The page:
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Modelling offers hope for future invaders

last modified May 03, 2016 11:26 AM

Nik Cunniffe, Chris Gilligan and colleagues have published a paper in PNAS modelling potential management of sudden oak death in California. Sudden oak death – caused by Phytophthora ramorum, an oomycete related to potato blight – has killed millions of trees and has affected hundreds of square kilometres of forest in California since the early 1990s. However, the work predicts that the area affected by the disease will increase approximately ten-fold by 2030. The model also shows that stopping or even slowing the spread of the epidemic at state wide scales is now effectively impossible.

However, the study offers insight into how to better manage future epidemics. The work suggests that stopping the spread of disease to large parts of California could have been possible, had management been started in 2002, around the time enough was known about the disease for control to be practicable. By allowing millions of potential control strategies to be tested and compared, mathematical models offer a rational methodology to optimise treatment within a limited budget. For sudden oak death in California, the work shows that a wave-front strategy, repeatedly treating on and ahead of the epidemic in the direction that disease is spreading, would have been the most effective method of control, had it been started early enough.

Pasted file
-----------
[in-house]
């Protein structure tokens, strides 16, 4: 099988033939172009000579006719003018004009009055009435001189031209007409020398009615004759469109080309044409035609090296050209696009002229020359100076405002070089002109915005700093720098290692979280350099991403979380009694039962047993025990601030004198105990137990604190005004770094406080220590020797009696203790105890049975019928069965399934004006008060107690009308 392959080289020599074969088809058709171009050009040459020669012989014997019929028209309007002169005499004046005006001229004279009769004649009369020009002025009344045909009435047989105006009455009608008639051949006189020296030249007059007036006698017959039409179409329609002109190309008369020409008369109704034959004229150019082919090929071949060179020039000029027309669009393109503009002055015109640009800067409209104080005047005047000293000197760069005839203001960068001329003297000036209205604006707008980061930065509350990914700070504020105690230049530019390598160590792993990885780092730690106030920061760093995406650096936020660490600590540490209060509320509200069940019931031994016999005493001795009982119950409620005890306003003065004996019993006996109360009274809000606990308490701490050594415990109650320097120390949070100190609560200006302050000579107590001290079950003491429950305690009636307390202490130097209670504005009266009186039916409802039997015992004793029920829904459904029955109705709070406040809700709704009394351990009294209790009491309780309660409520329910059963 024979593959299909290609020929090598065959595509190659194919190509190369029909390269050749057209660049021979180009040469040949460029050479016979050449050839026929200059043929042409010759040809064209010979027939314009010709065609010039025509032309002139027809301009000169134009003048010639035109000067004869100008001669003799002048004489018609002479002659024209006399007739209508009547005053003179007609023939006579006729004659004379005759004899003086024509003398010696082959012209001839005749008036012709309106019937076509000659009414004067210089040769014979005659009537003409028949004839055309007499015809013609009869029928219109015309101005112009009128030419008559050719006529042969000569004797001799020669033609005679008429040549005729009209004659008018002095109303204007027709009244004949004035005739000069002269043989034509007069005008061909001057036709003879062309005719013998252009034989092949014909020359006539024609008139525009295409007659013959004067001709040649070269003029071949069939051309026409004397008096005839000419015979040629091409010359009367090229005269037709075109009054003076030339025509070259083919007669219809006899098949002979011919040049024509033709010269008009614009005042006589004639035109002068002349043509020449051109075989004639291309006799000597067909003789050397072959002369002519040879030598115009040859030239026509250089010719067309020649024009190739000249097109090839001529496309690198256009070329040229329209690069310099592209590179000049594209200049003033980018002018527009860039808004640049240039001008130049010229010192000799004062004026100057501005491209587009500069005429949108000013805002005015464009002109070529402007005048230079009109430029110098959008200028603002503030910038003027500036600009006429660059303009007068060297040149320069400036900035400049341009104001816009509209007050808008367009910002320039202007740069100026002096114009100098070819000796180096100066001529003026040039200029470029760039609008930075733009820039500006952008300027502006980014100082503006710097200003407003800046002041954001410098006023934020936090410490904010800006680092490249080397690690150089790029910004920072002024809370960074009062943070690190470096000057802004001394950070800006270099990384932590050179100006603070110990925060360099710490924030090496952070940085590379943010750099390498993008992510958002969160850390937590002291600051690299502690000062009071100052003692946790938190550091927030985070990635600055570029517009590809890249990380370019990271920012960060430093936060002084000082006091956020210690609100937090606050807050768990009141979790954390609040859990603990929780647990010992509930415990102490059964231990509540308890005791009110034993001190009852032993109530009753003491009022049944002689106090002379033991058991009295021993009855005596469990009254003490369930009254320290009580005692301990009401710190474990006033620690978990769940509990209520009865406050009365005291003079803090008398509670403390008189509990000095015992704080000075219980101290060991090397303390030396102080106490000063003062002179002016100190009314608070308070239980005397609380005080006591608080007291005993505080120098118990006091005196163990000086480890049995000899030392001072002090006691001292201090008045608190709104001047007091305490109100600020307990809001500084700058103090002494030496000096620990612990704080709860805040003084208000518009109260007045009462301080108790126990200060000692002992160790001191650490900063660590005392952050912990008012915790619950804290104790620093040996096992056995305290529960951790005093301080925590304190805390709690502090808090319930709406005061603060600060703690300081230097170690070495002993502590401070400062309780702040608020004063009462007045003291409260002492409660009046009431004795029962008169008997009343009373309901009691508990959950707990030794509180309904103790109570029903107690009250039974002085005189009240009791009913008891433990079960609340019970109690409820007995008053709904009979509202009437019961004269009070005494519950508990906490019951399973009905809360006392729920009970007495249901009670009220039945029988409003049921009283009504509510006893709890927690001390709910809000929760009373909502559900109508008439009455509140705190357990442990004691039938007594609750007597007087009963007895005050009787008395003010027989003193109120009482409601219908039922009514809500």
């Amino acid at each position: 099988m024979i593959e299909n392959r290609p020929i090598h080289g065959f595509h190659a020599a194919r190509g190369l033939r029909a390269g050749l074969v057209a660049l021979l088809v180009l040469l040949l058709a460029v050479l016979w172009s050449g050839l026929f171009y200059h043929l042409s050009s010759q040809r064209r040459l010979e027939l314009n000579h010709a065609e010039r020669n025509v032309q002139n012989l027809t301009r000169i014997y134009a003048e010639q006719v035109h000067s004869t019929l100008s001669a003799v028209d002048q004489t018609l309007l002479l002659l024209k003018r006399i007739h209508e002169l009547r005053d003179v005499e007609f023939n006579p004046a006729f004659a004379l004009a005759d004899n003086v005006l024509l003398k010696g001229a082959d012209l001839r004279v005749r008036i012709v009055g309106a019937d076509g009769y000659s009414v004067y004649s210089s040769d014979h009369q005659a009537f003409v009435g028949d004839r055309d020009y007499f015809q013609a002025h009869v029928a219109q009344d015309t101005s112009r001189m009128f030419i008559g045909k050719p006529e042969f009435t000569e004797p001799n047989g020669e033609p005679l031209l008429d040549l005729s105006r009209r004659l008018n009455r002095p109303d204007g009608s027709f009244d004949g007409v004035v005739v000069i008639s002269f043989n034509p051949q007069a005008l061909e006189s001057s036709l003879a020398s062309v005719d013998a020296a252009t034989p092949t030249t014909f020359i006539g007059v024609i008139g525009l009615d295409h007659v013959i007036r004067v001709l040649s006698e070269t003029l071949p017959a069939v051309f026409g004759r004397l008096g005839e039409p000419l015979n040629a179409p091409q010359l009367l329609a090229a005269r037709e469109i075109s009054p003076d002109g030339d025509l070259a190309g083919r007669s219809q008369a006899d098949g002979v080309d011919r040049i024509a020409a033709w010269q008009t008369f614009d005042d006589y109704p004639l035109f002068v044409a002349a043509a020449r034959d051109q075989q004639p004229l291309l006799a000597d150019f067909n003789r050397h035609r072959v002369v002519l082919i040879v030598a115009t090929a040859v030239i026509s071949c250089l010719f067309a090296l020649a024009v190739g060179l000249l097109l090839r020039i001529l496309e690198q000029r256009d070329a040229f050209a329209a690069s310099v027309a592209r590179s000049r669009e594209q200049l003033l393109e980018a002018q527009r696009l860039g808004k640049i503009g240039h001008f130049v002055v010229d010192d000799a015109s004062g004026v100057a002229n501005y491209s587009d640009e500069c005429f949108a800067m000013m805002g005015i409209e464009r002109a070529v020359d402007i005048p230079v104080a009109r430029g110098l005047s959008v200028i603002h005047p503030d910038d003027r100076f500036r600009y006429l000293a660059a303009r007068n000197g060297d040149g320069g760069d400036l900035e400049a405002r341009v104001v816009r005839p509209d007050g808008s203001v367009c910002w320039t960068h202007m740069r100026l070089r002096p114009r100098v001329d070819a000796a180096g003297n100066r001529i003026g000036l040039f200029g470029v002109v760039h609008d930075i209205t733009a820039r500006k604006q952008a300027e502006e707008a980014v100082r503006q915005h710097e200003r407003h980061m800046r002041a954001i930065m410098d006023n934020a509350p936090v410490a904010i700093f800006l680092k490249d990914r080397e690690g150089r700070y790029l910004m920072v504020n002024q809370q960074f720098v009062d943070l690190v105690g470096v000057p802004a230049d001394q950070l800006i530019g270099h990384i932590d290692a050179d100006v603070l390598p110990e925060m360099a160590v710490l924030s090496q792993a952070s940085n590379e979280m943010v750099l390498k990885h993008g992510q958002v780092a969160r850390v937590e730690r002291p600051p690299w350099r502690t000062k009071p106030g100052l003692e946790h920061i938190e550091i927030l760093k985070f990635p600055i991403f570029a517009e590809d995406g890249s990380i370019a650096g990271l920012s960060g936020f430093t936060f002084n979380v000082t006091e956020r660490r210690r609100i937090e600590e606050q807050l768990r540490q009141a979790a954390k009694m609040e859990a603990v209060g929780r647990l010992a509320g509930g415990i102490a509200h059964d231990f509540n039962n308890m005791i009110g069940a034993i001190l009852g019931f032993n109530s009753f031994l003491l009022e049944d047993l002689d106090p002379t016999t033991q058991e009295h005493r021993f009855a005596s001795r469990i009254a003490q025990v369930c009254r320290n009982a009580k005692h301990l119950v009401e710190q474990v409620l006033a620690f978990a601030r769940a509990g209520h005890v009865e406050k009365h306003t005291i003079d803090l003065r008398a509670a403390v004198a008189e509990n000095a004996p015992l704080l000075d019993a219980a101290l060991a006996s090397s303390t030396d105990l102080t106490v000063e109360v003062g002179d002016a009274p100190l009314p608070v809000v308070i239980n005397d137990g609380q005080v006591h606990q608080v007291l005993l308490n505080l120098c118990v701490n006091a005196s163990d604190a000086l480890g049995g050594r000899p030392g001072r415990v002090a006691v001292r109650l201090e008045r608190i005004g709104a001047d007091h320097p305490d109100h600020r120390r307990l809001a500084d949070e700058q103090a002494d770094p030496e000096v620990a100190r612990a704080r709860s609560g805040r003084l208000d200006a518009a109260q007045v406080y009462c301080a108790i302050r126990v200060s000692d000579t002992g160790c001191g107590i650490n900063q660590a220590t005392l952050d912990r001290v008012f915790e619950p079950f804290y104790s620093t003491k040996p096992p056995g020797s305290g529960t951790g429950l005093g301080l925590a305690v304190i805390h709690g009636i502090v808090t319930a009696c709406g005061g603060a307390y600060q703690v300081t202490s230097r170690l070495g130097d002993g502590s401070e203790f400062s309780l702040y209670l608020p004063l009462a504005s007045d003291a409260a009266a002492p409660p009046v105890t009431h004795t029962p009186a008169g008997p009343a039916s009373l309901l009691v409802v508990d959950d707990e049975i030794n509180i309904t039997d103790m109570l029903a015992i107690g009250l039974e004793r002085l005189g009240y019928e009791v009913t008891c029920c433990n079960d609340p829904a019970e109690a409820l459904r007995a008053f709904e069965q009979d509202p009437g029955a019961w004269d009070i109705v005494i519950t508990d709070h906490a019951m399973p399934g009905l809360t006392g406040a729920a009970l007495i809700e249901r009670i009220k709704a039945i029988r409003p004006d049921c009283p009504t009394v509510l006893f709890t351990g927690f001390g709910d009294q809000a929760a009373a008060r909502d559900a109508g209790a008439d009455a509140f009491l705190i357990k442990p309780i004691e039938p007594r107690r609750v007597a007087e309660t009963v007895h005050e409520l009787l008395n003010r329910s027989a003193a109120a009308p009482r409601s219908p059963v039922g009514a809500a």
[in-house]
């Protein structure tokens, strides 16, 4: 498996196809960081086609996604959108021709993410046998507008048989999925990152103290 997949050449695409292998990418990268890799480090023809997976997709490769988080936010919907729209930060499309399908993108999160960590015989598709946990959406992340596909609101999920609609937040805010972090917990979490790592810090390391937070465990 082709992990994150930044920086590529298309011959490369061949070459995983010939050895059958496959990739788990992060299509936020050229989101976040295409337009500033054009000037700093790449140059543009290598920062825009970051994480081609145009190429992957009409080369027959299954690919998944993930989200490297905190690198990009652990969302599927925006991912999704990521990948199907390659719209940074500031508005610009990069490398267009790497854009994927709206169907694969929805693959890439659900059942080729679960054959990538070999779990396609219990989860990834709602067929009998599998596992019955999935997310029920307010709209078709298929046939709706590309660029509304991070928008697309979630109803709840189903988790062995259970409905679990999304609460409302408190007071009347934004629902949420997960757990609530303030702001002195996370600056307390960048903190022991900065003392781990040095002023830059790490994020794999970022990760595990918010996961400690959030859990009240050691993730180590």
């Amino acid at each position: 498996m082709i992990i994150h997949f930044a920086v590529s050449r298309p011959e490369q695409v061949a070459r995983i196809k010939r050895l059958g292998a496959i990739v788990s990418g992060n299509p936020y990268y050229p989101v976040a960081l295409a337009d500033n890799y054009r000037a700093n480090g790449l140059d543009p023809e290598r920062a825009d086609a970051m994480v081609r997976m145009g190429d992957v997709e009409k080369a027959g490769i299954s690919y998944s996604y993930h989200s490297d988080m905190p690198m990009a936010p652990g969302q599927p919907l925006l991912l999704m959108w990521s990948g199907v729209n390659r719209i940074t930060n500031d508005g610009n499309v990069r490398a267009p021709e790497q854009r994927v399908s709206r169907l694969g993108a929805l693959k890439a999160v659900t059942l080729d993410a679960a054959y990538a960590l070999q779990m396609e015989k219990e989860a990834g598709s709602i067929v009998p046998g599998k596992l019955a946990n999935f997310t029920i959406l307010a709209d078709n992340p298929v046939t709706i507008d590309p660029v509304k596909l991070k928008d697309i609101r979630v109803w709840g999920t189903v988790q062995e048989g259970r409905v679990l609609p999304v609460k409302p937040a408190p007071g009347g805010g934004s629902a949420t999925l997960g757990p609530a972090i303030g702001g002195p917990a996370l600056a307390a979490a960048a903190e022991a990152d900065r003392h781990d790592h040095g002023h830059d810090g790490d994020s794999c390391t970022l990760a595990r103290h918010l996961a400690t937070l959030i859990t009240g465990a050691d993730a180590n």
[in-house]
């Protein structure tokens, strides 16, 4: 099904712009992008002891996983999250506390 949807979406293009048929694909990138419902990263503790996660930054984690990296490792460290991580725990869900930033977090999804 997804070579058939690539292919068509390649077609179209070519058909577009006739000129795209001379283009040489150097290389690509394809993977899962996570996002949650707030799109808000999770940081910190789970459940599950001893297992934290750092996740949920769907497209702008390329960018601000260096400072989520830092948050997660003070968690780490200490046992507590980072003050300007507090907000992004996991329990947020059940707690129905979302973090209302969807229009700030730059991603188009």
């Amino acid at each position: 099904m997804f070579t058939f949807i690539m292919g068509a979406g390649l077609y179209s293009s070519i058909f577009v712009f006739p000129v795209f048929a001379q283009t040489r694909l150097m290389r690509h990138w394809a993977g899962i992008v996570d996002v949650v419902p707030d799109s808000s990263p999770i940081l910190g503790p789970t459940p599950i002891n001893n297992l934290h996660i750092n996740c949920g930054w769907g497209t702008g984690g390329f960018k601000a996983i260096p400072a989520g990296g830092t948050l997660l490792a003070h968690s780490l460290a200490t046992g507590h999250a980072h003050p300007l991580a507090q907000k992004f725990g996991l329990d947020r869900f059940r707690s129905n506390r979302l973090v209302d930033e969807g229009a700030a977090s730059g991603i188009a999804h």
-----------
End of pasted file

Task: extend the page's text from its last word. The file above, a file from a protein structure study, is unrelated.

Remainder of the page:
For sudden oak death in California, the next step must now be localised site-specific management by forest managers and state agencies to protect particular areas that still can be saved. However, for current and future invaders – in the UK as well as the US – modelling provides a transferrable tool to develop strategies for how where, when and how epidemics should be managed. A variant of the model is already being used to inform the management of Phytophthora ramorum here in the UK. In the light of recent arrivals including ash dieback, and with a number of other pests and diseases – including the emerald ash borer and Xylella fastidiosa – very firmly on the horizon, mathematical modelling is an essential part of the toolbox for protecting our forests.

  • Modeling when, where, and how to manage a forest epidemic, motivated by sudden oak death in California. NJ Cunniffe, RC Cobb, RK Meentemeyer, DM Rizzo, CA Gilligan. PNAS. DOI 10.1073/pnas.1602153113